5 June, 2014

Another Post Why Not

THE death has been announced of Philip S Hart, or Phil Hart, as he was popularly known. Mr Hart moved to Stratford from Somerset in 1975 to take up the post of contracts co-ordinator at Stratford District Council (SDC). Immediately after coming to live in the town he volunteered at Tyler Street Youth Clubs and did almost 30 years’ service, finally becoming chairman of the committee until his health started to decline when he developed Parkinson’s Disease. Phil Hart will be fondly remembered for his enthusiastic and whole-hearted commitment to […]

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THE death has been announced of Philip S Hart, or Phil Hart, as he was popularly known.
Mr Hart moved to Stratford from Somerset in 1975 to take up the post of contracts co-ordinator at Stratford District Council (SDC). Immediately after coming to live in the town he volunteered at Tyler Street Youth Clubs and did almost 30 years’ service, finally becoming chairman of the committee until his health started to decline when he developed Parkinson’s Disease.

Phil Hart will be fondly remembered for his enthusiastic and whole-hearted commitment to volunteer work which spanned all his life and included being a church warden at Holy Trinity Church, Stratford; this also involved an extended period as warden during an interregnum. Mr Hart was treasurer to Holy Trinity for nearly a decade and treasurer to the Friends of The Music at Holy Trinity as well.

In addition to his commitments to the church, he was chairman of Stratford’s Parkinson’s Society and treasurer and chairman of Stratford Photographic Club.
He and his wife, Sue, enjoyed 24 years of garden openings with their neighbours in Alveston to create a large garden as part of The National Gardens Scheme.
He became a magistrate in the 1980s and completed almost 20 years’ service, having to retire on the grounds of ill-health just before he reached the actual retiring age of 70.
The last big project Mr Hart was involved with at SDC was its move to Elizabeth House in Church Street, finally closing the many satellite offices in and around the town. He took early retirement in 1994 and then served as deputy verger for another decade at Holy Trinity Church, retiring in 2004 as his health had deteriorated.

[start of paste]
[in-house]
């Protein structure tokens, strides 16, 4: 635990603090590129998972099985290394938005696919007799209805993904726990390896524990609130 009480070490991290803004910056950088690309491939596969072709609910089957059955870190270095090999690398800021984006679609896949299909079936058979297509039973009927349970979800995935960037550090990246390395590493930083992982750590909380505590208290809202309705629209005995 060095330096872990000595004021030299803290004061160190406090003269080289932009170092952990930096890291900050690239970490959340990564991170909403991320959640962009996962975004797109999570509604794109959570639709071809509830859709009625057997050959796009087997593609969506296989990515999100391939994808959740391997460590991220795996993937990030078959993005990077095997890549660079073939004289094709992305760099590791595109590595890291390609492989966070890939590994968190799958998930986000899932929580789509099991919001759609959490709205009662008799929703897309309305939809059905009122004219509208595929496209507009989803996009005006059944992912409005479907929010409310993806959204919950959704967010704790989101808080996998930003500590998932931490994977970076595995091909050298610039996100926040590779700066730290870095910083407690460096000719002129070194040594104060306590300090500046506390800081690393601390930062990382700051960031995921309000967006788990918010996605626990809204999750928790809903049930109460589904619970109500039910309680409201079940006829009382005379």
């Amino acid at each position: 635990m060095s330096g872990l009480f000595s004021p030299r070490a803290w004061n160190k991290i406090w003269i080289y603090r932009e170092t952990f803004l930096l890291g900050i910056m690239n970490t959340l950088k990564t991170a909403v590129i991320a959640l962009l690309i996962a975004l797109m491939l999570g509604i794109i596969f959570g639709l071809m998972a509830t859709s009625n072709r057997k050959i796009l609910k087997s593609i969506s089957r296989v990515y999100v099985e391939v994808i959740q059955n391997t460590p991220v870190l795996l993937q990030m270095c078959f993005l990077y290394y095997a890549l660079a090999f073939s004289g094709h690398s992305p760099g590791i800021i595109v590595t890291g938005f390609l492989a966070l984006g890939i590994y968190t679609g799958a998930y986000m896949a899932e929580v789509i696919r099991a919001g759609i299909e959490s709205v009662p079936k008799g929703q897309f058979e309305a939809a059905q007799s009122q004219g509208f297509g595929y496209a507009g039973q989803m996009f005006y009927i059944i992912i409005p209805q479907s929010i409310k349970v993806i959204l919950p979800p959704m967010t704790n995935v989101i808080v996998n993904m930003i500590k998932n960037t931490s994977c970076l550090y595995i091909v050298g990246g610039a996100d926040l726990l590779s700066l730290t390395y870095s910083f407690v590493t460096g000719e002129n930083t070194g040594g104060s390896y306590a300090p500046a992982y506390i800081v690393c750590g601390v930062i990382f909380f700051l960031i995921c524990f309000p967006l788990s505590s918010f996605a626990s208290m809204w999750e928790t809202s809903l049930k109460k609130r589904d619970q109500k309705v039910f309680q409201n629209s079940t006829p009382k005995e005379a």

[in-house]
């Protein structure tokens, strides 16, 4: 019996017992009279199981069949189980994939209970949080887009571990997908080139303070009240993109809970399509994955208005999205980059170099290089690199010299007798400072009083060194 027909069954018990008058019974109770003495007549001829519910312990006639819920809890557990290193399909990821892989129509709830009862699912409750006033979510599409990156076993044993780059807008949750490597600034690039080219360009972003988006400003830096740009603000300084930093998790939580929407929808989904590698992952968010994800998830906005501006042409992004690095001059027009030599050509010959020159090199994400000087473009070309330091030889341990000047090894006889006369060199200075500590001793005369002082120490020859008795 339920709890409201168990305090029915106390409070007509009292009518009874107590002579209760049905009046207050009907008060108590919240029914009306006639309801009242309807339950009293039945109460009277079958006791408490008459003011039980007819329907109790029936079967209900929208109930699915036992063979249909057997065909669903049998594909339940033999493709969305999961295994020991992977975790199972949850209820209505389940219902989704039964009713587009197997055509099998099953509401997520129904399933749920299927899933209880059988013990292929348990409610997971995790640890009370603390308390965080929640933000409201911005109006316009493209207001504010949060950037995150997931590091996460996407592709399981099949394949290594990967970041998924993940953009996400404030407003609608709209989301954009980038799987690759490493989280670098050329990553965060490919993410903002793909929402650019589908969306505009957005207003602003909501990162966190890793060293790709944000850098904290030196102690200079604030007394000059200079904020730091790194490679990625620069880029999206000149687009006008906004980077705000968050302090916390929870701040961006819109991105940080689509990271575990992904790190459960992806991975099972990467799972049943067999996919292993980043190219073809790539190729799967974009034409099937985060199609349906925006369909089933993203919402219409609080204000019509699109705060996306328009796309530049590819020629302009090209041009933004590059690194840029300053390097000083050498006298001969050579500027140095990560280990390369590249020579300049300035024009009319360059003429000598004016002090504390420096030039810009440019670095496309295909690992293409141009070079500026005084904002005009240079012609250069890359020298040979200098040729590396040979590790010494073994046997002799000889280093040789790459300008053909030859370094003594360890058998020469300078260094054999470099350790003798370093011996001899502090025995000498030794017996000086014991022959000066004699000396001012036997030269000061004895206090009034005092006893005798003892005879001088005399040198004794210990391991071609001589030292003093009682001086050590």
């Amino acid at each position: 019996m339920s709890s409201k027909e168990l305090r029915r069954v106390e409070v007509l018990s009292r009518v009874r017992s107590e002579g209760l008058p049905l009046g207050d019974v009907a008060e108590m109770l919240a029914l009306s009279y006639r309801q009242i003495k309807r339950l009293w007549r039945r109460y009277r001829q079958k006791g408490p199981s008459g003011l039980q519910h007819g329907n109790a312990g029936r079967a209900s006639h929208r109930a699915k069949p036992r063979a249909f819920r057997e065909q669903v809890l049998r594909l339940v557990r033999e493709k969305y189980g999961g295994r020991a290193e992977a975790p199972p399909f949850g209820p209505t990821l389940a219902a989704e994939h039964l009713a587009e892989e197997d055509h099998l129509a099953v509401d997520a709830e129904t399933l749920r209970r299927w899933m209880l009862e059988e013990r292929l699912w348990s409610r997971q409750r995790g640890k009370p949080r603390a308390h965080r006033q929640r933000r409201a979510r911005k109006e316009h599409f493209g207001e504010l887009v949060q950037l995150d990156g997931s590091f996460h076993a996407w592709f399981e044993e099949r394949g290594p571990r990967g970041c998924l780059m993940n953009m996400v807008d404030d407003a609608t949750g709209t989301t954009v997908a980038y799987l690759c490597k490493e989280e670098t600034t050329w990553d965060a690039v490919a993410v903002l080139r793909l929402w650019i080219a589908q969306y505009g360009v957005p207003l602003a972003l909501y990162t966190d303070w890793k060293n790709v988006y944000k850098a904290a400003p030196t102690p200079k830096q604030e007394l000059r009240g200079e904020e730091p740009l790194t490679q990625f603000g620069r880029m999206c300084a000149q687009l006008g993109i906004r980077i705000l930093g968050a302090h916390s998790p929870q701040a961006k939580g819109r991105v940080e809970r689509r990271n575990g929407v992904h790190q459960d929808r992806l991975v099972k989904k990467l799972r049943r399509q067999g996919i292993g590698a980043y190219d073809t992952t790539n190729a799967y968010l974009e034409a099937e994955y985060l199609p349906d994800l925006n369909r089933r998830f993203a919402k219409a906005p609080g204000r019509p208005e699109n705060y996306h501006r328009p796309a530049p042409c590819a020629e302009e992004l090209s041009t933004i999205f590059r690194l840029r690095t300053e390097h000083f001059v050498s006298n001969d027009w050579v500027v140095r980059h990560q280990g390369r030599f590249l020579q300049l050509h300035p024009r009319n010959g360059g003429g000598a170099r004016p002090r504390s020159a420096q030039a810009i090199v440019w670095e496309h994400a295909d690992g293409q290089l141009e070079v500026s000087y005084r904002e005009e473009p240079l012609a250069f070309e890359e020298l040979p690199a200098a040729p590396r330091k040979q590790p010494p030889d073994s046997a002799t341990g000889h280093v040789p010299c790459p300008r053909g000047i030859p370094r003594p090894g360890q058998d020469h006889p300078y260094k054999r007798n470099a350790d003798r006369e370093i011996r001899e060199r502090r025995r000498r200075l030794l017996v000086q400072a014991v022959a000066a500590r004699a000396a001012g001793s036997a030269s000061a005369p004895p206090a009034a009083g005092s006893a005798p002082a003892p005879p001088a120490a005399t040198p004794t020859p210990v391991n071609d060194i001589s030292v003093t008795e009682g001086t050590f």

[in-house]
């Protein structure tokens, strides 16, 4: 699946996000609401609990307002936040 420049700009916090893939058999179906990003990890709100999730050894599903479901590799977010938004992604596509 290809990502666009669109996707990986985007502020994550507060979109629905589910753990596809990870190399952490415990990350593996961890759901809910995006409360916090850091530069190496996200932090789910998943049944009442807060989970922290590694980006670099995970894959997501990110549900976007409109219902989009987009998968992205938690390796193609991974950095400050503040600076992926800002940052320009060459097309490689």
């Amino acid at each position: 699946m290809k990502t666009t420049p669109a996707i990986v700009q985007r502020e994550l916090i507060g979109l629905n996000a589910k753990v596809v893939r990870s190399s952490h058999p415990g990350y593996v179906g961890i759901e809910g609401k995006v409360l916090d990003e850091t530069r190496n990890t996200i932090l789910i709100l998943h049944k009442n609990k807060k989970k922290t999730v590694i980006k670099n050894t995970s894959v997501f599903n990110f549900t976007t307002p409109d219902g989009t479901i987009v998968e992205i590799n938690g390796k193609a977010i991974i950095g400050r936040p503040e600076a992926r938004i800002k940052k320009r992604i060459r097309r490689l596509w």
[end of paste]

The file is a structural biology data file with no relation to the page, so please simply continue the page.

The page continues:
Phil Hart will be fondly remembered for his enthusiastic and whole-hearted commitment to volunteer work which spanned all his life and included being a church warden at Holy Trinity Church, Stratford; this also involved an extended period as warden during an interregnum. Mr Hart was treasurer to Holy Trinity for nearly a decade and treasurer to the Friends of The Music at Holy Trinity as well.

Ofsted advised then that the quality of teaching at the school “over time had not enabled enough students to reach their potential.

While it was good in some lessons or better than average in others there were still too many lessons that required improvement and a small percentage of teaching is inadequate.”

According to Ofsted the school sometimes had a “one size fits all” approach which meant some students became frustrated because the work was too difficult for them but those who found the school work easier were prone to moments of boredom.

“Marking of students’ work is inconsistent. Some teachers do not mark work sufficiently often to provide useful feedback to students,” the report pointed out.

“However, the school does works hard to promote reading and there are several event days to celebrate and encourage participation in reading like, World Book Day.”

In another key area of school life, Ofsted said the behaviour and safety of pupils requires improvement because students’ attitudes to learning were not consistently positive and that affected the progress they could potentially make.

“While the majority of students show respect for one another and for teachers, a minority are involved in low-level disruption which means learning is interrupted.

“Students report bullying when it occurs and it is dealt with well by staff, however a minority of staff and parents felt that bullying was not well managed by the school.”

Ofsted also stated in its report that leadership and management at the school required improvement.

And although there had been important changes in this regard these had not had a chance to make a sufficient impact at the time of the report’s writing.

However, the school had now created a development plan since the appointment of a new head teacher in September last year which had brought about a change in the school’s ethos and management direction.

Following a monitoring visit and an updated report this month Ofsted now says the school is taking the necessary steps needed to improve as recommended by its inspectors.

Commenting on the Ofsted report, headteacher Neil Wallace said yesterday (Wednesday): “I am delighted that Ofsted have recognised the rapid progress that the school is making.

“Students, staff and governors have all worked really hard and this is reflected in the significant improvements that Ofsted have reported this year.

“The school is eagerly anticipating record examination results this summer. Students are now making greater academic progress than ever before.

“This is a result of improvements in the quality of learning and teaching which Ofsted reported in their recent monitoring visit. A further endorsement of what we are doing is the significant reduction in the number of areas that the school needs to improve in, to only two.”

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